Business-like, isn't he?



Grind your mind-- Microforum MindGrind

by Alan Zisman (c) 1996. First published in Computer Player, November 8, 1996

You're an alien, looking to take over the Earth. But you're not going to do it by sending huge, high-tech flying saucers to wipe out major cities, as in this summer's hit film, Independence Day. Instead, according to the Toronto creators of Mind Grind, you'll be more subtle... by showing off your knowledge of Earth trivia, you'll demonstrate your potential to rule the planet.

Of course, this plot, like that of most games, is basically a thin veneer-Mind Grind is a trivia contest. One or two players can take part-the sci-fi overlay lets you choose from a collection of comically ugly characters... think of the bar scene in the original Star Wars film for examples.

Players have to correctly answer questions in order to successfully pass through a number of challenges; the same categories of questions are used in each level. There are knowledge based questions about mythology, inventions, sports, and a rather loosely defined horror category. Brain teasers include some fairly subtle questions ("How many eggs can a hungry man eat on an empty stomach" stumped the group I tested it on-the answer is one. Think about it!) Two categories test players' powers of observation and listening. The questions range from truly trivial to thought-provoking, without becoming too frustrating for non-addicted players. The Pop Culture questions are, perhaps, too focused on the 1960s, but random Canadian geography questions are a nice touch from the Toronto developers (and may prove a real challenge for American players!)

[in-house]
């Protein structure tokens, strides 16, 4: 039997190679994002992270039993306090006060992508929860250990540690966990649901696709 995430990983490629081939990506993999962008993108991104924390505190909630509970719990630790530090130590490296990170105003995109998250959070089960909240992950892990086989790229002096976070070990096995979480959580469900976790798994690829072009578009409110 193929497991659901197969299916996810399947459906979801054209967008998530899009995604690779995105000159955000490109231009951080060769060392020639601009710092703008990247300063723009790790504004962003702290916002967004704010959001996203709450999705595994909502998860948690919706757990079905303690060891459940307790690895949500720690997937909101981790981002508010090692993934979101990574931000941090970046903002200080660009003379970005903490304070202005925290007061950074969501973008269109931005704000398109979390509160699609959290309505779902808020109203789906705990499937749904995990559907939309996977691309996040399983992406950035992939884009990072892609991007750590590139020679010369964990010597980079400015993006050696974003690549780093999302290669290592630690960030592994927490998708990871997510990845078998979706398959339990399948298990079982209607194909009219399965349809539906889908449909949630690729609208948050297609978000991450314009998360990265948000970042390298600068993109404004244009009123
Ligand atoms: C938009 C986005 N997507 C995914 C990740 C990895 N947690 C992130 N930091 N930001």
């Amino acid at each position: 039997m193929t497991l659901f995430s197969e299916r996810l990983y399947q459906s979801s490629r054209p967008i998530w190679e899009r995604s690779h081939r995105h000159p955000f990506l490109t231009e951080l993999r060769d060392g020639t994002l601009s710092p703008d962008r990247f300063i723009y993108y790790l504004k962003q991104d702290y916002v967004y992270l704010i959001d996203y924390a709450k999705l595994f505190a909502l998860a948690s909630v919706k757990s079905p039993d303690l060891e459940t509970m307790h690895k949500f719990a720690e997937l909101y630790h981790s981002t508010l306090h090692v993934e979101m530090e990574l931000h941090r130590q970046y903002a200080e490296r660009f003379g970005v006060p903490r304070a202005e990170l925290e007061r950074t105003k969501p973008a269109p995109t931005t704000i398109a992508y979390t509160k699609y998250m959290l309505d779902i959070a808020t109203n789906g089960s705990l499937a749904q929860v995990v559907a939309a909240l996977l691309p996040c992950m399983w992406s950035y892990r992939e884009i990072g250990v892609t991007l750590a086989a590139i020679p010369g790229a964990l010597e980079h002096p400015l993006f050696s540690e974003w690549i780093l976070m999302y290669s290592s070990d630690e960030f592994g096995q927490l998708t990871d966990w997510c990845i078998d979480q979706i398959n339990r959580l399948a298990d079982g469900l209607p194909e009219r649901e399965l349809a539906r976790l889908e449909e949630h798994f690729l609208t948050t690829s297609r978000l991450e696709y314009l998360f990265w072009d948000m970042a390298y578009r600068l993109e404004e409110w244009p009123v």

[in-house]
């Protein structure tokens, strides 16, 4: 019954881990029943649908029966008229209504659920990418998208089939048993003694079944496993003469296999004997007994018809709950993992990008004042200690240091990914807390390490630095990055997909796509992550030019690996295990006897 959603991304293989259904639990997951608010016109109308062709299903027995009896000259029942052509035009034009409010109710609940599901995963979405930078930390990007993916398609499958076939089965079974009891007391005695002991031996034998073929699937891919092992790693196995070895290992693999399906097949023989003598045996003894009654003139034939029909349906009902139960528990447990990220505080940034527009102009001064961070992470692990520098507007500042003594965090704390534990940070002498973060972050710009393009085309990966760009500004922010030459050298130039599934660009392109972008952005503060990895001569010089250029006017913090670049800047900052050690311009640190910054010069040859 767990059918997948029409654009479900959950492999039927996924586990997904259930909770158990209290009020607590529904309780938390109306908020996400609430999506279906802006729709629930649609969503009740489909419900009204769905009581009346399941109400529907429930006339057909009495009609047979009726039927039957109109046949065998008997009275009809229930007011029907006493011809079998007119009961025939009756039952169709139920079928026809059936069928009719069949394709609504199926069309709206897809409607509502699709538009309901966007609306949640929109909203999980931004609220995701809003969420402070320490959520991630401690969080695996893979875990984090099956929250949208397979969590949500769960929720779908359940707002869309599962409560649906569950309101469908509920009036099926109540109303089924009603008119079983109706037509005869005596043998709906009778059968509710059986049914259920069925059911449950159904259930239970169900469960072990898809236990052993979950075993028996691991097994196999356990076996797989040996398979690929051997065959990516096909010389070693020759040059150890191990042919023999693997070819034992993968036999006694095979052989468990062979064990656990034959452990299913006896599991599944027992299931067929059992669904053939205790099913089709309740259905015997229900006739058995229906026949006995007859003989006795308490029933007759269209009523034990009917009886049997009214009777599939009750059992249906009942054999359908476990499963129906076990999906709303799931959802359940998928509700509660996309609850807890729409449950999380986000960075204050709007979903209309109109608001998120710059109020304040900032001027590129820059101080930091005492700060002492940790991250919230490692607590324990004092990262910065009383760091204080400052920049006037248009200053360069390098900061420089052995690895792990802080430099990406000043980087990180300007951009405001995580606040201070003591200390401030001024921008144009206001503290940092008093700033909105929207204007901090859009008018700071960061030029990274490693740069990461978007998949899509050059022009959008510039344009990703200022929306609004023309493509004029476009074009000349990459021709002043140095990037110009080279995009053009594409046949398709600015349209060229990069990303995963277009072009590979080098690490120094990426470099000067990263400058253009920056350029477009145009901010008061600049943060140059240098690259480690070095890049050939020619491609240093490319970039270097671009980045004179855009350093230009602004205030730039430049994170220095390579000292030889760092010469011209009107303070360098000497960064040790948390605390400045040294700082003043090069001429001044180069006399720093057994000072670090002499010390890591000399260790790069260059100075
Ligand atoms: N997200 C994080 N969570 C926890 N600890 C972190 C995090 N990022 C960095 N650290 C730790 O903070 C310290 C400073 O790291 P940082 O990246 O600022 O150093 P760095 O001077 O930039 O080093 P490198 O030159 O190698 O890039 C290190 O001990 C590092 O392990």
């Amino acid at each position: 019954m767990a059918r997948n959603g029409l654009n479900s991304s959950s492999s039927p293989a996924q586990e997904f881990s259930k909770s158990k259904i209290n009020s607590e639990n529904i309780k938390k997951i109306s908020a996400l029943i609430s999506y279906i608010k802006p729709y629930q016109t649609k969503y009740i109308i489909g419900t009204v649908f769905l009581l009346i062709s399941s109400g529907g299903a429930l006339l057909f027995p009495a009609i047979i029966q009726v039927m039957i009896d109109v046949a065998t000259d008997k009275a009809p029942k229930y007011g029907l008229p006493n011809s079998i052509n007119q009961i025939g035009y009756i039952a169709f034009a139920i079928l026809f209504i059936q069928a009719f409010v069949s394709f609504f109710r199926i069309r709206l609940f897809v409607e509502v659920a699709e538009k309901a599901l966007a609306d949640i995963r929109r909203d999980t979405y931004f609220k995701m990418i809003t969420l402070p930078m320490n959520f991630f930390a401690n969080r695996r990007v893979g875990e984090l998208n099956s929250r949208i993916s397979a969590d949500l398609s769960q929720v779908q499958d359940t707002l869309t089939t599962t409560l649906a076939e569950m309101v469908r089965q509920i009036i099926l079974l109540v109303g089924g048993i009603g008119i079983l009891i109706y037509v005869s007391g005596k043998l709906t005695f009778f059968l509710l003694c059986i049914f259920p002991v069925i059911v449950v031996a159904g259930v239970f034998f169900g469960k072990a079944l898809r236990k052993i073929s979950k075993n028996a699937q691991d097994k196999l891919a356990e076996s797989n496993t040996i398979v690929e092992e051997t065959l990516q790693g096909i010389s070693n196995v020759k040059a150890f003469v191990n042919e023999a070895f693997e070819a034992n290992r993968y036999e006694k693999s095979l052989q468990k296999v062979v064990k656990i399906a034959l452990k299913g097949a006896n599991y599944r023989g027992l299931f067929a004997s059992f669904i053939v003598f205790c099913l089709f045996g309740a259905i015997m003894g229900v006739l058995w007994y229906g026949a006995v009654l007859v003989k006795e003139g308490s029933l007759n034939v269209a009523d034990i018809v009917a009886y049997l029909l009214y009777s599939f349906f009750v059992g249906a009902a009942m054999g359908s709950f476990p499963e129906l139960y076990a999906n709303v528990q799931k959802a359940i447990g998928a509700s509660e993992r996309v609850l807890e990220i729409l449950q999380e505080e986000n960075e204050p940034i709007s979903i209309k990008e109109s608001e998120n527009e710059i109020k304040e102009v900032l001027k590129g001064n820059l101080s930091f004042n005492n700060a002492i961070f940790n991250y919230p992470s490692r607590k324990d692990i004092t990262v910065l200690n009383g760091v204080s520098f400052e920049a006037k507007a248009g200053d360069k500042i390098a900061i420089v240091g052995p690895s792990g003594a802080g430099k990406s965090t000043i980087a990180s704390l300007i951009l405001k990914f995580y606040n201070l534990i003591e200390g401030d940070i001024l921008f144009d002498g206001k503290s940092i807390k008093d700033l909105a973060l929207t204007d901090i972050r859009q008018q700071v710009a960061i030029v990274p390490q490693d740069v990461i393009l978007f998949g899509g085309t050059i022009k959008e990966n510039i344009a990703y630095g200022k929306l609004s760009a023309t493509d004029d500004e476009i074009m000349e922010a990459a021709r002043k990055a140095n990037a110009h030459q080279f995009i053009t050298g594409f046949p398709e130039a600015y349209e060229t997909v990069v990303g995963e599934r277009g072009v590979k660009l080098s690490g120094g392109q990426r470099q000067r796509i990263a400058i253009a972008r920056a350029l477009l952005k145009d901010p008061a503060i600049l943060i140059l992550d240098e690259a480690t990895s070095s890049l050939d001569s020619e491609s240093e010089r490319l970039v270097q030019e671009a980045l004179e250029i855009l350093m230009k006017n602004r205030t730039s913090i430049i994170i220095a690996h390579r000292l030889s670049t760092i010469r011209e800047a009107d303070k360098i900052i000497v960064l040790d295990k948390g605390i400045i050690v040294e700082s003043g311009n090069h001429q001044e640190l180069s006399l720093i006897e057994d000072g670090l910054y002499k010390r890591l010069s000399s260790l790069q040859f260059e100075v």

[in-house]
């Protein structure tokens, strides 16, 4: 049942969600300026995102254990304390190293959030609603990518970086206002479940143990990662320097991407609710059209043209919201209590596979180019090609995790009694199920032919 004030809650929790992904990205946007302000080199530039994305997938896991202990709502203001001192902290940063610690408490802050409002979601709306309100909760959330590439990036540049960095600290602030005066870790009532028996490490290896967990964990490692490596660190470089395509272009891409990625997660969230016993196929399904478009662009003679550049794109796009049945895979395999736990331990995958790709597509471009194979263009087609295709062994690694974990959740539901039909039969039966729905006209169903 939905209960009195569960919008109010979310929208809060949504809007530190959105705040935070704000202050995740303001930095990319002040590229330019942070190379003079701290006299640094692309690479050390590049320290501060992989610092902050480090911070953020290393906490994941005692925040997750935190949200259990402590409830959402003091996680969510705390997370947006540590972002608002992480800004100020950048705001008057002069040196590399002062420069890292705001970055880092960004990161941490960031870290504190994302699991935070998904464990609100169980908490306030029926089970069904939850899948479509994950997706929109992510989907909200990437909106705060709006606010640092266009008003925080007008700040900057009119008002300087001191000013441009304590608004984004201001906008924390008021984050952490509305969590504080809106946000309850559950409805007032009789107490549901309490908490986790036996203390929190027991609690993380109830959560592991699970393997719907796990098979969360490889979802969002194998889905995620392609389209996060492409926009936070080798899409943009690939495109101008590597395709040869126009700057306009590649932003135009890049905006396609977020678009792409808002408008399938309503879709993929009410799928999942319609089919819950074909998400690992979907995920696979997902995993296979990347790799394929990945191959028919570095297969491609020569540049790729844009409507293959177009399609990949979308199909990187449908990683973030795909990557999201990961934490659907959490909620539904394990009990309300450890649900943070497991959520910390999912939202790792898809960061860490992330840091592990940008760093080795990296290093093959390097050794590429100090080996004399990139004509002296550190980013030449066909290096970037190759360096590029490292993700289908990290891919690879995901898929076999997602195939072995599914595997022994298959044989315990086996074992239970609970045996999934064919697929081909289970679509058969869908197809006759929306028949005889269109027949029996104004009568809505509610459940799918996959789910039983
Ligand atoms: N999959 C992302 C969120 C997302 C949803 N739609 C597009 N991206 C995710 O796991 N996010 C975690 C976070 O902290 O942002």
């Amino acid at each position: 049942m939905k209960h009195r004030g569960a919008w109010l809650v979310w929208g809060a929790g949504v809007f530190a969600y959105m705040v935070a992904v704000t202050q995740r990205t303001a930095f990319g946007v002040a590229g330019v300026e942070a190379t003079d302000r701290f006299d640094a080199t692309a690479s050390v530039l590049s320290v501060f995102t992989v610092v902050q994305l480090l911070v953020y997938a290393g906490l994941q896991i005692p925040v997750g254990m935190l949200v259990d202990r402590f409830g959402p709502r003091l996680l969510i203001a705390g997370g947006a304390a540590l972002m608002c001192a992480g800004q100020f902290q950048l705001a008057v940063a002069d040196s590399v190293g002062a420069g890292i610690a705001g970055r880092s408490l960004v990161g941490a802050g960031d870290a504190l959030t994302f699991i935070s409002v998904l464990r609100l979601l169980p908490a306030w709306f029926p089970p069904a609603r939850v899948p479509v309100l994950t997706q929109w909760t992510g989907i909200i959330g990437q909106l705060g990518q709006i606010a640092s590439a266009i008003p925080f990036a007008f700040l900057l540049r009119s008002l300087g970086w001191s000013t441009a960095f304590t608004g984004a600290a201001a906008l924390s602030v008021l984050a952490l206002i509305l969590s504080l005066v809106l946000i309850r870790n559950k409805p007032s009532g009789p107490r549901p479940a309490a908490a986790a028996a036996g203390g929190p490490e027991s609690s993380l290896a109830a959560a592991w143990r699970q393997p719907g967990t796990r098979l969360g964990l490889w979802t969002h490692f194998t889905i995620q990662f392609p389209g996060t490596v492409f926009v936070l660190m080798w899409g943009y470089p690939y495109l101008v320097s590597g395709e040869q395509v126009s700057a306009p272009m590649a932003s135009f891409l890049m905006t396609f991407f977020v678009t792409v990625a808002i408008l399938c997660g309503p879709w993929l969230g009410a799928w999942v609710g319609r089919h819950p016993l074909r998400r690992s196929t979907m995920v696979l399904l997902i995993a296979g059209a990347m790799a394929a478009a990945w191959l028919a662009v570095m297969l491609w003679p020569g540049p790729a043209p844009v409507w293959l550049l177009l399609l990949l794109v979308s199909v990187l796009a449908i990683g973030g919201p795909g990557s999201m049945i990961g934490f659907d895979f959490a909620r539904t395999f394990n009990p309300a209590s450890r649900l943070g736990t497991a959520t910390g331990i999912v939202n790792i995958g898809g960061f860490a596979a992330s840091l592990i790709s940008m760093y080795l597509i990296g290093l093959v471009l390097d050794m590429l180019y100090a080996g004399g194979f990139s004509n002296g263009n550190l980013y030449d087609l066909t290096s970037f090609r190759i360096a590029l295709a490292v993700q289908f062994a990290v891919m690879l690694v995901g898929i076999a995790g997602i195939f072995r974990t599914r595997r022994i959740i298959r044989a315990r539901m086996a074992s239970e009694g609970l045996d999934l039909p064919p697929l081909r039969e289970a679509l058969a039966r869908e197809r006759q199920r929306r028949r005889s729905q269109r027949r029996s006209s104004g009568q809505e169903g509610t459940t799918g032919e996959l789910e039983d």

Each level is organized differently. At the first level, players need to get four squares in a row, from an 8x8 board. The second level involves climbing a forest of pillars. (Watch out for the tornado, which may knock you back a couple of rows). Next, a maze, with 45 locked doors. The 'Platforms of Insight' starts each player on top of a pile of platters-one for each category. A  correct answer removes a platter, an incorrect one adds one. I found this level the hardest-the program seemed to have figured out that I had problems with Horror questions, and when I made a mistake, added an additional one... at one point, my character stood on a pile of eight Horror questions.

Finally, you emerge in a spaceship, flying to Earth. Along the way, you still need to correctly pass ten trivia stations, while avoiding meteors and other space debris.

If you enjoy trivia games, you'll find this a nice twist on the genre. Generally, the game's interface is discoverable, but we had to refer to the manual a few times-to learn to use the cursor keys rather than the mouse in the maze, for example, or to discover that we needed to press F10 to get options to save a game or to quit. And we could never figure out what to do in the spaceship, even with the manual!

The game runs under Windows 3.1 or Win 95, and despite being CD-ROM based, takes about 13 megs of drive space. It ran acceptably on its minimum recommended platform, a 486/66 with 8 megs of ram and a double-speed CD-ROM; play was improved when tested on a Pentium with more ram and a faster CD player.

Mind Grind

1 Woodborough Avenue
Toronto, Ontario M6M 5A1
1-800-465-2323/ 416-656-6406

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Alan Zisman is a Vancouver educator, writer, and computer specialist. He can be reached at E-mail Alan